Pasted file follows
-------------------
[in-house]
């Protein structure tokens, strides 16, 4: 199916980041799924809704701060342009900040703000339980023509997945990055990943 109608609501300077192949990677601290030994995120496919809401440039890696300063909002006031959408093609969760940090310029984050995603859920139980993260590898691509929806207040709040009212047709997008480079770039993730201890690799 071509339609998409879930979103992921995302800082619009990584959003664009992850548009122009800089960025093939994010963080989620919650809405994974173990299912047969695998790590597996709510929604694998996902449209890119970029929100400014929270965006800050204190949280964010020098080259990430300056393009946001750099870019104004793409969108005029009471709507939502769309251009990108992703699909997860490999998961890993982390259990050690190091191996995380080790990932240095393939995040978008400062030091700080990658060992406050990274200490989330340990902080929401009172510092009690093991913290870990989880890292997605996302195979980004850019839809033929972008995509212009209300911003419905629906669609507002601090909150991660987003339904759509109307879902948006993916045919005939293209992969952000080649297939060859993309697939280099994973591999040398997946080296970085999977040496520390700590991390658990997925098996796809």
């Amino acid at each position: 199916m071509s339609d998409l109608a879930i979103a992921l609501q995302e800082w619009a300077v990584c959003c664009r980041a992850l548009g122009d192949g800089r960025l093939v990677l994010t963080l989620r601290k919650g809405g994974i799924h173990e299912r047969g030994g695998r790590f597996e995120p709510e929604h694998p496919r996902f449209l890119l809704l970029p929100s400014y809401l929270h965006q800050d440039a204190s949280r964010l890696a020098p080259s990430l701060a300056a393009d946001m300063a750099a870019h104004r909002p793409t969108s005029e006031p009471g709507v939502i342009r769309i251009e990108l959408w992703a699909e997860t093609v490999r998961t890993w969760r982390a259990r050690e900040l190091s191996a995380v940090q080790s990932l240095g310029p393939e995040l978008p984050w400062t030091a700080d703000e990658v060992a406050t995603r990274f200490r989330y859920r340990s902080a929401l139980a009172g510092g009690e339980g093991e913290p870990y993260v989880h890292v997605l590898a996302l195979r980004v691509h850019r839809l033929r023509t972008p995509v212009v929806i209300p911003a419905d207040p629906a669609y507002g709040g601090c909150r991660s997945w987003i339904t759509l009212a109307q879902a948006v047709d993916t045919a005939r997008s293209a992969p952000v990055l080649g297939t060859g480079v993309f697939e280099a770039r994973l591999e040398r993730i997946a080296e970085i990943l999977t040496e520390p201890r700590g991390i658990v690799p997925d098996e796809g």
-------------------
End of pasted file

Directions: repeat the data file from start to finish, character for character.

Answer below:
[in-house]
């Protein structure tokens, strides 16, 4: 199916980041799924809704701060342009900040703000339980023509997945990055990943 109608609501300077192949990677601290030994995120496919809401440039890696300063909002006031959408093609969760940090310029984050995603859920139980993260590898691509929806207040709040009212047709997008480079770039993730201890690799 071509339609998409879930979103992921995302800082619009990584959003664009992850548009122009800089960025093939994010963080989620919650809405994974173990299912047969695998790590597996709510929604694998996902449209890119970029929100400014929270965006800050204190949280964010020098080259990430300056393009946001750099870019104004793409969108005029009471709507939502769309251009990108992703699909997860490999998961890993982390259990050690190091191996995380080790990932240095393939995040978008400062030091700080990658060992406050990274200490989330340990902080929401009172510092009690093991913290870990989880890292997605996302195979980004850019839809033929972008995509212009209300911003419905629906669609507002601090909150991660987003339904759509109307879902948006993916045919005939293209992969952000080649297939060859993309697939280099994973591999040398997946080296970085999977040496520390700590991390658990997925098996796809």
């Amino acid at each position: 199916m071509s339609d998409l109608a879930i979103a992921l609501q995302e800082w619009a300077v990584c959003c664009r980041a992850l548009g122009d192949g800089r960025l093939v990677l994010t963080l989620r601290k919650g809405g994974i799924h173990e299912r047969g030994g695998r790590f597996e995120p709510e929604h694998p496919r996902f449209l890119l809704l970029p929100s400014y809401l929270h965006q800050d440039a204190s949280r964010l890696a020098p080259s990430l701060a300056a393009d946001m300063a750099a870019h104004r909002p793409t969108s005029e006031p009471g709507v939502i342009r769309i251009e990108l959408w992703a699909e997860t093609v490999r998961t890993w969760r982390a259990r050690e900040l190091s191996a995380v940090q080790s990932l240095g310029p393939e995040l978008p984050w400062t030091a700080d703000e990658v060992a406050t995603r990274f200490r989330y859920r340990s902080a929401l139980a009172g510092g009690e339980g093991e913290p870990y993260v989880h890292v997605l590898a996302l195979r980004v691509h850019r839809l033929r023509t972008p995509v212009v929806i209300p911003a419905d207040p629906a669609y507002g709040g601090c909150r991660s997945w987003i339904t759509l009212a109307q879902a948006v047709d993916t045919a005939r997008s293209a992969p952000v990055l080649g297939t060859g480079v993309f697939e280099a770039r994973l591999e040398r993730i997946a080296e970085i990943l999977t040496e520390p201890r700590g991390i658990v690799p997925d098996e796809g």